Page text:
Although not explicit, the court seemed to conclude that by only following the statute — without further action — subjected the rental car company to a rebuttable claim of negligence, if the renter in fact had a suspended license. The consequences of such a rule could be dramatic: It is in essence, an obligation imposed by a court, rather than the legislature, onto the rental car company for it to conduct an independent investigation on the status of a license beyond the state’s requirement.

The following year, however, the California Supreme Court in a somewhat different context concluded otherwise. In Philadelphia Indemnity Insurance Co. v. Montes-Harris, the renter presented a facially valid Arizona driver’s license and purchased supplemental liability insurance. However, the renter’s license had been suspended by his state.

The renter was involved in a car accident, causing injuries to a number of people, and a lawsuit was filed. The insurance company providing the supplemental insurance, Philadelphia Indemnity, filed a separate lawsuit seeking to invalidate the policy because, it argued, the renter misrepresented that he was licensed.

The issue in Philadelphia Indemnity’s lawsuit was whether the insurer had a duty to investigate  promptly the details of the transaction and the background of the insured. The insurer argued that it did not have a separate duty to investigate the background and status of the renter in the context of rental car transactions.

The parties injured by the renter argued that the insurer had a duty to investigate promptly, and by failing to do so, the insurer was not entitled to try to invalidate the insurance policy. The California Supreme Court concluded that if a renter presents a facially valid driver’s license and is verified pursuant to the state’s applicable vehicle code, the excess insurer has no obligation to conduct a further inquiry regarding the status or validity of the renter’s driver’s license.

As well, the Supreme Court said that the rental car company was considered “in compliance” with the state’s driver’s license verification process for the transaction. The Supreme Court went on to note that because the California Legislature does not require DMV license checks or other specific investigation, the court would not impose such an obligation on excess insurers  — which could potentially be extended and applied to rental car companies as well.

Other states agree there is no duty to investigate. A Mississippi court found in 2007 that a rental car company had no duty to investigate the validity/suspension status of a customer’s license in the case of Cousin v. Enterprise Leasing Co.-South Central Inc.  The court stated that the Mississippi Legislature could require more detailed license checking, but does not.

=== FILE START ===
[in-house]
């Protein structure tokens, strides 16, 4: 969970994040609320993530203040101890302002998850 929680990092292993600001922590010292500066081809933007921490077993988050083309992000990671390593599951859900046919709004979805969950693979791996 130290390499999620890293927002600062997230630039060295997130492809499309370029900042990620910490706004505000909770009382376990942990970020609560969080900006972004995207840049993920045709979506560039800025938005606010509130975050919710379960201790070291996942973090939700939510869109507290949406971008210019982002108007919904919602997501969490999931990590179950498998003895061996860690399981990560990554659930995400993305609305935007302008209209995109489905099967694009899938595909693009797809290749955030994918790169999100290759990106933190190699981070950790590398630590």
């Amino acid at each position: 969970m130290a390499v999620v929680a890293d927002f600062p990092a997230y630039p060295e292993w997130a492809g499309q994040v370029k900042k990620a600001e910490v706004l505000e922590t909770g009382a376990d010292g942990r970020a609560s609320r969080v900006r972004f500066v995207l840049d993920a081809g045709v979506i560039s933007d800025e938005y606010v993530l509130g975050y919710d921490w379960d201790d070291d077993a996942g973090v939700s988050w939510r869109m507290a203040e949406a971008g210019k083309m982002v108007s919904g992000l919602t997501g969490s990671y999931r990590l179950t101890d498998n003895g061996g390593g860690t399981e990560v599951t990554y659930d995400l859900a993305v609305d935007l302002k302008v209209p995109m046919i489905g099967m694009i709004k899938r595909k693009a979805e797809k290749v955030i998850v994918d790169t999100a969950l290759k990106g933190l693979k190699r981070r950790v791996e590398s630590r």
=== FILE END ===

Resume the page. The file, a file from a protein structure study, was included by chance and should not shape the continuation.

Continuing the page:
Similarly, a Massachusetts court found in 2005 that despite plaintiff’s allegations of the availability of technology to verify licenses in the case of Nunez v. A & M Rentals Inc., no license verification was required beyond viewing a facially valid license because the Legislature had chosen not to speak on the issue.

Even with the development of electronic access to records, for the most part, courts are not imposing a duty on rental car companies to conduct an independent investigation on their customers.

Reducing Risk

It is, of course, impossible to completely eliminate claims, but the following steps can and should be implemented to minimize some of the risk:

● Set training and procedures in place regarding license checking so that your rental car company can ensure, and provide evidence of, compliance with the applicable state statute. As well, include specific written training materials on how to inspect licenses, compare the signatures and keep records, and anything else that should be included per the applicable state statutes. Written protocols help in defending claims.

● Preserve the evidence of employee training, such as copies of written policies or other evidence that the topics were reviewed in formal or on-the-job training. Having employees acknowledge receipt of the written materials helps to confirm the training was provided.

● Always follow-up on a claim with a prompt, internal investigation. As soon as you receive notice of a negligent entrustment claim, the employees involved in the rental should be interviewed and the rental contract reviewed and preserved. Employees’ memories regarding the rental and compliance with procedures fade with time. Interviews by counsel or company claims representatives could be critical in preserving evidence of compliance with statutory requirements.

Overall, a rental car company faced with a claim will have its defense better positioned if it can demonstrate that its employees were trained on and complied with the requirements of the state’s applicable statutes on license verification.

Wesley Hurst is an attorney in Los Angeles with substantial experience in rental car company litigation and representation. He can be reached at